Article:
I first heard the four letters at a board retreat in the Pacific Northwest.
During the meeting, a number of current students were asked to respond to different publications from the university. When asked about what he thought about the new viewbook, one student responded with “TLDR.” When queried he said, “too long, didn’t read.”
It turns out the TLDR is a term that is often used by people involved in threaded conversations. It is the respondent’s way of saying, “too long to be interesting.” Not quite an insult, TLDR means that the previous posters should consider abbreviating their writing.
As with many things, however, TLDR has migrated from the Internet. This student was using TLDR to pass judgement on a viewbook.
But he is not alone. I asked my son if he was aware of TLDR. He smiled and laughed: “Every time you send me an email, Dad.”
It appears that in a world awash in words (and images and sounds), one powerful communication tool is brevity. Writing short, audiences tell us, goes a long way to more effective communication.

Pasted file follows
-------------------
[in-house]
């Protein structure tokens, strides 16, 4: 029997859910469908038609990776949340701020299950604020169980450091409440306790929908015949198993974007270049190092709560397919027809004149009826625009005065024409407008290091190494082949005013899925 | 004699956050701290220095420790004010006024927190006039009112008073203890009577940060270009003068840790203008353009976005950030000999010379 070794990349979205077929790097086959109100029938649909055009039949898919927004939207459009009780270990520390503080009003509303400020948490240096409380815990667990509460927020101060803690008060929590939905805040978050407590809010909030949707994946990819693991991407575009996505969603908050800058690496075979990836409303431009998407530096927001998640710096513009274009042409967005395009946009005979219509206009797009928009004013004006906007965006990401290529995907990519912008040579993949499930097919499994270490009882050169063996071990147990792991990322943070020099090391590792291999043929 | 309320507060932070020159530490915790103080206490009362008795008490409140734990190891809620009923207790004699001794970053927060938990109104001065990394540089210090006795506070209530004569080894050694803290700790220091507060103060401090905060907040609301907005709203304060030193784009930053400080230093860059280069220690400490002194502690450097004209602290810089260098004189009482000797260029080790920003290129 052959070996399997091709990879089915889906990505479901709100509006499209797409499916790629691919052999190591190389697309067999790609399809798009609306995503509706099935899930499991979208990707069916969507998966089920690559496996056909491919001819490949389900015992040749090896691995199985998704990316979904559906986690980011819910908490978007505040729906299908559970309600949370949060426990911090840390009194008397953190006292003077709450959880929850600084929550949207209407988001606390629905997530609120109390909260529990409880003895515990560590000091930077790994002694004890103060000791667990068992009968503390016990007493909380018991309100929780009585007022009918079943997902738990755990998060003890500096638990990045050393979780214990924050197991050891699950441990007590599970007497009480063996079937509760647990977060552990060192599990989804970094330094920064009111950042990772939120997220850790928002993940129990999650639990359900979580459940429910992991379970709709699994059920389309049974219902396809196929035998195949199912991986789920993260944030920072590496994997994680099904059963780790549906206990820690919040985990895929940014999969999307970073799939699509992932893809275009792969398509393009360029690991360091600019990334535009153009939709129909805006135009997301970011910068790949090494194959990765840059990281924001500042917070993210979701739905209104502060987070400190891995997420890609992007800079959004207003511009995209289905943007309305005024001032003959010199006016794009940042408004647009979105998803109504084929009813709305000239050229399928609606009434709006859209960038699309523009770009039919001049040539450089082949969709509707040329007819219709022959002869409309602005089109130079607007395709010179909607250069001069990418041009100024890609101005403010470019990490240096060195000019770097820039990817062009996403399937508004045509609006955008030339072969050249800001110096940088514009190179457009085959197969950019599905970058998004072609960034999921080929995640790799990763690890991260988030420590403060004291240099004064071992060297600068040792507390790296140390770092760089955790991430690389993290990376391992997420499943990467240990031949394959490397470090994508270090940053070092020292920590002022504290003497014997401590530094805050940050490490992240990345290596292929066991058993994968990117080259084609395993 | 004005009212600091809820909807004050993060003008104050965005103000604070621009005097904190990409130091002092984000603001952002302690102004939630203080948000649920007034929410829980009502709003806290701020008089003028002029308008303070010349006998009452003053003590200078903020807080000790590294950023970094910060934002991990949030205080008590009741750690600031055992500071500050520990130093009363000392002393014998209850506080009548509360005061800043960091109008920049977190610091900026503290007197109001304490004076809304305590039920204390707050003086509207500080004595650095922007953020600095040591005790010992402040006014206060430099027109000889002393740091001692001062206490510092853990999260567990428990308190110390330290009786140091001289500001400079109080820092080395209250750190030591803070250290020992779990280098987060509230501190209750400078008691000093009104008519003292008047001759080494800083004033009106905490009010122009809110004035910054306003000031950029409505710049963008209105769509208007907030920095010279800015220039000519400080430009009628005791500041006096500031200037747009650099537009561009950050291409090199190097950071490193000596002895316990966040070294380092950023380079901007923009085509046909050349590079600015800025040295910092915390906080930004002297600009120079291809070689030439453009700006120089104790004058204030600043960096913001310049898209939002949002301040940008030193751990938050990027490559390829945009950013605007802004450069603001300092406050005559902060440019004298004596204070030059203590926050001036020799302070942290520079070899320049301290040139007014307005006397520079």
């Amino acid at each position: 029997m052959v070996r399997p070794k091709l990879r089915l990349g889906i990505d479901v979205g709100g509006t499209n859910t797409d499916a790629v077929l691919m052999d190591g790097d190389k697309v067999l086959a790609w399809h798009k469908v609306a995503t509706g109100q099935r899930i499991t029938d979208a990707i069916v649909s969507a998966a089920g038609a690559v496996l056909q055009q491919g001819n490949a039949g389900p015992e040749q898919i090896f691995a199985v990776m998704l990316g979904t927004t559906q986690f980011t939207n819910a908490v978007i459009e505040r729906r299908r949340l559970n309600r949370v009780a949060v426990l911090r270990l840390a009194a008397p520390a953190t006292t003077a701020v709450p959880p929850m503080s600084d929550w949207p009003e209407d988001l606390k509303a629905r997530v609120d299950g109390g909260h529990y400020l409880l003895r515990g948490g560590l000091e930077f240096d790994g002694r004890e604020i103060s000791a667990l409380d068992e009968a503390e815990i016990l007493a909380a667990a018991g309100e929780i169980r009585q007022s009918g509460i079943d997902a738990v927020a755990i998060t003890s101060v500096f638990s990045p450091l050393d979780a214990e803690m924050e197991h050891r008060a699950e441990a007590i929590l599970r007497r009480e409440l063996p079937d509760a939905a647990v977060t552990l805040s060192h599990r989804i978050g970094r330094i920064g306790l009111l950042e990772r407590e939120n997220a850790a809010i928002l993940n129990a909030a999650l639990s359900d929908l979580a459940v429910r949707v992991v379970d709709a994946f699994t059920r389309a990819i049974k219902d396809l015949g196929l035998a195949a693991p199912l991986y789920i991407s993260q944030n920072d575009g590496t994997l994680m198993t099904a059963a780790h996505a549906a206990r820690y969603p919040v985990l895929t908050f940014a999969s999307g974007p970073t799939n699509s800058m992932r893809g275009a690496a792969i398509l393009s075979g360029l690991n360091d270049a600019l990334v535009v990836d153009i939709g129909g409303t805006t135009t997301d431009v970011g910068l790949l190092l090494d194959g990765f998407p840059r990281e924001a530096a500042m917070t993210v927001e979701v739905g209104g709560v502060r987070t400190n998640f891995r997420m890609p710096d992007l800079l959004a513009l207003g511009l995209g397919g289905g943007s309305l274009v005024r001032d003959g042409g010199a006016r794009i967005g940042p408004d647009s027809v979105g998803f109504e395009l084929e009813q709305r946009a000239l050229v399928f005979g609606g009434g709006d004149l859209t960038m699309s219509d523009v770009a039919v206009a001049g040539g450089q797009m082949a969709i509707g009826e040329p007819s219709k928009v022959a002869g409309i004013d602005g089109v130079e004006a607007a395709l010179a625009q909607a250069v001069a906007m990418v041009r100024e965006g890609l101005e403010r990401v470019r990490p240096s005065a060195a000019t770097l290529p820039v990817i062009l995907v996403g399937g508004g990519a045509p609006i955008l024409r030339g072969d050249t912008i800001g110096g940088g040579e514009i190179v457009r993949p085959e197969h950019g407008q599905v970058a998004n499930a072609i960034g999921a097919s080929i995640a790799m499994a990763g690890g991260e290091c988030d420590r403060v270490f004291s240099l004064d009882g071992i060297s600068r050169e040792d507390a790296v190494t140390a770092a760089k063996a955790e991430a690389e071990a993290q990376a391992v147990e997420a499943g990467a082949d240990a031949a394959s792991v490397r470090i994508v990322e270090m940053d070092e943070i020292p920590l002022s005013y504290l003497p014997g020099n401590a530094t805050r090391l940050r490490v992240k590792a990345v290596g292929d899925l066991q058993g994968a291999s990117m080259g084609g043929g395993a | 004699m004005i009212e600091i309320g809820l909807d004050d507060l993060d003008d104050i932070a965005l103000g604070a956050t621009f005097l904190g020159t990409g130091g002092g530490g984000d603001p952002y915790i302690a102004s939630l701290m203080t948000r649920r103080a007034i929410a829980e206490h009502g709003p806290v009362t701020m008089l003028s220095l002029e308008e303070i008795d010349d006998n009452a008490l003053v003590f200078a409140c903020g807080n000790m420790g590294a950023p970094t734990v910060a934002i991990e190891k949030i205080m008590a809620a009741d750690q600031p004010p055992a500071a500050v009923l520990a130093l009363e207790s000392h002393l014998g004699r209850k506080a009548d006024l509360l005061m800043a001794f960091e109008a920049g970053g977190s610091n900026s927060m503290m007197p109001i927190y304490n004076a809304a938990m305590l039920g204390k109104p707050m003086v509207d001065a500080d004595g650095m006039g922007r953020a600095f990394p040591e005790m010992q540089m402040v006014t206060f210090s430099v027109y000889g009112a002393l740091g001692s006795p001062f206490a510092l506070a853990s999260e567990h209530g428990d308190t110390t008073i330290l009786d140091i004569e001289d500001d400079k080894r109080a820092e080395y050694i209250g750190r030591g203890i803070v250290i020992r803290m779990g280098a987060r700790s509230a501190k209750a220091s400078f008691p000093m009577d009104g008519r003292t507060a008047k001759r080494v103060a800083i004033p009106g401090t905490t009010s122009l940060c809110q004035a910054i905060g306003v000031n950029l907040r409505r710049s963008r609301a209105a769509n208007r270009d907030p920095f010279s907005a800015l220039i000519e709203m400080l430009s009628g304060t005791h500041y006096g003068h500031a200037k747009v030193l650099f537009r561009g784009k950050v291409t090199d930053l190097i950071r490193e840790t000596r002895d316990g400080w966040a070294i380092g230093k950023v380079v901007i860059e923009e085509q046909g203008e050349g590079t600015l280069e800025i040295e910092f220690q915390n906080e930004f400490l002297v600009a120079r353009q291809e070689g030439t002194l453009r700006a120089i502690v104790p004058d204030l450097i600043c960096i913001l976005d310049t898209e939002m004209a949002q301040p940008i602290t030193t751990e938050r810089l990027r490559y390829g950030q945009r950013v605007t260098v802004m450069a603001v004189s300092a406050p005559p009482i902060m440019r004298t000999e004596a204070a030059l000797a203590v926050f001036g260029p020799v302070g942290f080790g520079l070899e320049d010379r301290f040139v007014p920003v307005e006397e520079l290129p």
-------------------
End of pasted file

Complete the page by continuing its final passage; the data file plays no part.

My college writing teacher, Miss Wilson (and yes, it was always “Miss”) understood this. She reminded us constantly to “avoid unnecessary words.”
Emperor Joseph II, in Amadeus, told Mozart that his music had too many notes. “My dear young man, don’t take it too hard. Your work is ingenious. It is quality work. (But) there are simply too many notes, that’s all. Just cut a few and it will be perfect.”
A commitment to brevity is no easy task.
It will require a higher level of critical thinking on the writer’s part.
It requires that you ruthlessly prioritize and pare away.
It means that you cannot fall in love with the sound of your own words.
The writer/editor/photographer/content creator must be willing to do the work so the reader or viewer or listener does not have to.
Being brief is hard, but the inherent pleasure in and economy of brevity cannot be overlooked.
Perhaps we need to modify the KISS principle. Our goal, instead, is to Keep It Short…